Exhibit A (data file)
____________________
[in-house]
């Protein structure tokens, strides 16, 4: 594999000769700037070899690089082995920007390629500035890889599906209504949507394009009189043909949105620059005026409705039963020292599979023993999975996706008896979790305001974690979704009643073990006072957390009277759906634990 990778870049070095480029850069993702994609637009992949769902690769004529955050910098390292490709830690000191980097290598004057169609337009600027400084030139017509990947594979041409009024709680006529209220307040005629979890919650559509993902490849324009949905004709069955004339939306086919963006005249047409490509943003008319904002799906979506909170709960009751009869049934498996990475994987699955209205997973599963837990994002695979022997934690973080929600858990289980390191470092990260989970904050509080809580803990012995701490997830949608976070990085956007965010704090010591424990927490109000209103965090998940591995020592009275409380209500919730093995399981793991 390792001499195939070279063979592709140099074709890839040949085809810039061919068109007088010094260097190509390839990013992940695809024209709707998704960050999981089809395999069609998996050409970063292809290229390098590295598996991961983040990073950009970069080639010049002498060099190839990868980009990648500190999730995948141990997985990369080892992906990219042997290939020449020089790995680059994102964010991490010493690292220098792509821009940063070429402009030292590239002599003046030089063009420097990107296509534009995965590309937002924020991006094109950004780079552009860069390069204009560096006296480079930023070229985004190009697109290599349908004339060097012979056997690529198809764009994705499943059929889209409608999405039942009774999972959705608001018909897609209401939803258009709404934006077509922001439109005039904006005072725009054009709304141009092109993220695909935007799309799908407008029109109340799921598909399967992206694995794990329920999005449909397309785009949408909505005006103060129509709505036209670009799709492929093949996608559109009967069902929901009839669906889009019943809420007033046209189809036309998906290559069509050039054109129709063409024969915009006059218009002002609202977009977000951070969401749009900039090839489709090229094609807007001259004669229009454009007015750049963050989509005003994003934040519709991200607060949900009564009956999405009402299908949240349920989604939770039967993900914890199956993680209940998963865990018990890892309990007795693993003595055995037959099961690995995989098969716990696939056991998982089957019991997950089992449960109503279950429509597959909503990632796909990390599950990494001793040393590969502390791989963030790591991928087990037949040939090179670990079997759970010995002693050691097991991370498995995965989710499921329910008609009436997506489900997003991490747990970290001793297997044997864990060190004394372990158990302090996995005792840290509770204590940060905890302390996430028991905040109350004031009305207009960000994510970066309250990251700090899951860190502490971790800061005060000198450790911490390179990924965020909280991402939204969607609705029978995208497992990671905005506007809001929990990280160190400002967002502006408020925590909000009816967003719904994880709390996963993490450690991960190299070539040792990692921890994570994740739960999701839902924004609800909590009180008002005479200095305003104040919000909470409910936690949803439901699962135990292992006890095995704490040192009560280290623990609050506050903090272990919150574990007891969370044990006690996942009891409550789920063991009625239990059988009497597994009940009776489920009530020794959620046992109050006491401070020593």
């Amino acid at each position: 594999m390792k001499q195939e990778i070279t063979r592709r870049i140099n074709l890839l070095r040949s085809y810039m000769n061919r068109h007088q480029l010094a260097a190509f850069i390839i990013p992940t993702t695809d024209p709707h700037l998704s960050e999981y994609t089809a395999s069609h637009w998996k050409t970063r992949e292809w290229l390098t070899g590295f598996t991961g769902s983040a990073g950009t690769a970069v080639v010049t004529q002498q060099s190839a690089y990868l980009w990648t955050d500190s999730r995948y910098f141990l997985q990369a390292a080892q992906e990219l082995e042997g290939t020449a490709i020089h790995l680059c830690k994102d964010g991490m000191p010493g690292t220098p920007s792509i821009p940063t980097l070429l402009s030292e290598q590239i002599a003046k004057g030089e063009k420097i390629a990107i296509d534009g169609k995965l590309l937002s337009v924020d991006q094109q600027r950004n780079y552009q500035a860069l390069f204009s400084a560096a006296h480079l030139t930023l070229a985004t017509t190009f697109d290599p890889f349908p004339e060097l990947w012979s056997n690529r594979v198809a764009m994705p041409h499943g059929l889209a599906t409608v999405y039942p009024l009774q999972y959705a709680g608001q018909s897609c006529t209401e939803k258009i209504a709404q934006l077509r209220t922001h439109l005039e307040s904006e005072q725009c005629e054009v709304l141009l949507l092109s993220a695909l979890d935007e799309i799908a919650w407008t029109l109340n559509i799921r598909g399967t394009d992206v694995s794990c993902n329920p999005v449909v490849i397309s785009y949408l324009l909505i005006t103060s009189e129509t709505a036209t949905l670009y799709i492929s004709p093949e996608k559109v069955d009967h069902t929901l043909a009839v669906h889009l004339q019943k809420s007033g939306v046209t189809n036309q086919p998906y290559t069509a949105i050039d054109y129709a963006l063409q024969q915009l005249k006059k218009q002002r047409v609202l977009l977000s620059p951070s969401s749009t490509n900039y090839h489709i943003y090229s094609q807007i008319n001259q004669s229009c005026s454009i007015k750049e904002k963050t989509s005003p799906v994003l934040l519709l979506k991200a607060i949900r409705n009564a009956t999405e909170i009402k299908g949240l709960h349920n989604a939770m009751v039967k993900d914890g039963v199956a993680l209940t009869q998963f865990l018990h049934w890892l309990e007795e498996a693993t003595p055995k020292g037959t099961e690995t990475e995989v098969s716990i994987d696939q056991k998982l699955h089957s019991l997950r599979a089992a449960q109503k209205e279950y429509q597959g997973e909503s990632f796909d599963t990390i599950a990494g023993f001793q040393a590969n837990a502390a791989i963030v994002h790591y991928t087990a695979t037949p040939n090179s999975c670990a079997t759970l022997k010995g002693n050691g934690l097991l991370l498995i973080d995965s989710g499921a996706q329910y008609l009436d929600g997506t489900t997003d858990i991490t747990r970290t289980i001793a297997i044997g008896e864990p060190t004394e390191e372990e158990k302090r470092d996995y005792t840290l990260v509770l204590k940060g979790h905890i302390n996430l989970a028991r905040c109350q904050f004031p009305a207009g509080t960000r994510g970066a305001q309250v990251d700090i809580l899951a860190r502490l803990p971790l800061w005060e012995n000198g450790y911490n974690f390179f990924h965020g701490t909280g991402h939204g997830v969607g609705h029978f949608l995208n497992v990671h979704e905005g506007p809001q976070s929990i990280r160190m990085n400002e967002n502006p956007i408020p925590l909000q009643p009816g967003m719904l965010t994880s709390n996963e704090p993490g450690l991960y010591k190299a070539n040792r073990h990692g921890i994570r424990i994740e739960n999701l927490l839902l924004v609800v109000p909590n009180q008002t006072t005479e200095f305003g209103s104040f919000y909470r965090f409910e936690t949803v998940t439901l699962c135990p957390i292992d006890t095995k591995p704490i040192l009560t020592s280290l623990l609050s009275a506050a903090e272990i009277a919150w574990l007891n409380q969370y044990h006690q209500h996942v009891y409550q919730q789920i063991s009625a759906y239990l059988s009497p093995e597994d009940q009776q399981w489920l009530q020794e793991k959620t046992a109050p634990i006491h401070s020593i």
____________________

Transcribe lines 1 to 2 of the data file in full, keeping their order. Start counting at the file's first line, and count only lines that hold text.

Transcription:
[in-house]
């Protein structure tokens, strides 16, 4: 594999000769700037070899690089082995920007390629500035890889599906209504949507394009009189043909949105620059005026409705039963020292599979023993999975996706008896979790305001974690979704009643073990006072957390009277759906634990 990778870049070095480029850069993702994609637009992949769902690769004529955050910098390292490709830690000191980097290598004057169609337009600027400084030139017509990947594979041409009024709680006529209220307040005629979890919650559509993902490849324009949905004709069955004339939306086919963006005249047409490509943003008319904002799906979506909170709960009751009869049934498996990475994987699955209205997973599963837990994002695979022997934690973080929600858990289980390191470092990260989970904050509080809580803990012995701490997830949608976070990085956007965010704090010591424990927490109000209103965090998940591995020592009275409380209500919730093995399981793991 390792001499195939070279063979592709140099074709890839040949085809810039061919068109007088010094260097190509390839990013992940695809024209709707998704960050999981089809395999069609998996050409970063292809290229390098590295598996991961983040990073950009970069080639010049002498060099190839990868980009990648500190999730995948141990997985990369080892992906990219042997290939020449020089790995680059994102964010991490010493690292220098792509821009940063070429402009030292590239002599003046030089063009420097990107296509534009995965590309937002924020991006094109950004780079552009860069390069204009560096006296480079930023070229985004190009697109290599349908004339060097012979056997690529198809764009994705499943059929889209409608999405039942009774999972959705608001018909897609209401939803258009709404934006077509922001439109005039904006005072725009054009709304141009092109993220695909935007799309799908407008029109109340799921598909399967992206694995794990329920999005449909397309785009949408909505005006103060129509709505036209670009799709492929093949996608559109009967069902929901009839669906889009019943809420007033046209189809036309998906290559069509050039054109129709063409024969915009006059218009002002609202977009977000951070969401749009900039090839489709090229094609807007001259004669229009454009007015750049963050989509005003994003934040519709991200607060949900009564009956999405009402299908949240349920989604939770039967993900914890199956993680209940998963865990018990890892309990007795693993003595055995037959099961690995995989098969716990696939056991998982089957019991997950089992449960109503279950429509597959909503990632796909990390599950990494001793040393590969502390791989963030790591991928087990037949040939090179670990079997759970010995002693050691097991991370498995995965989710499921329910008609009436997506489900997003991490747990970290001793297997044997864990060190004394372990158990302090996995005792840290509770204590940060905890302390996430028991905040109350004031009305207009960000994510970066309250990251700090899951860190502490971790800061005060000198450790911490390179990924965020909280991402939204969607609705029978995208497992990671905005506007809001929990990280160190400002967002502006408020925590909000009816967003719904994880709390996963993490450690991960190299070539040792990692921890994570994740739960999701839902924004609800909590009180008002005479200095305003104040919000909470409910936690949803439901699962135990292992006890095995704490040192009560280290623990609050506050903090272990919150574990007891969370044990006690996942009891409550789920063991009625239990059988009497597994009940009776489920009530020794959620046992109050006491401070020593």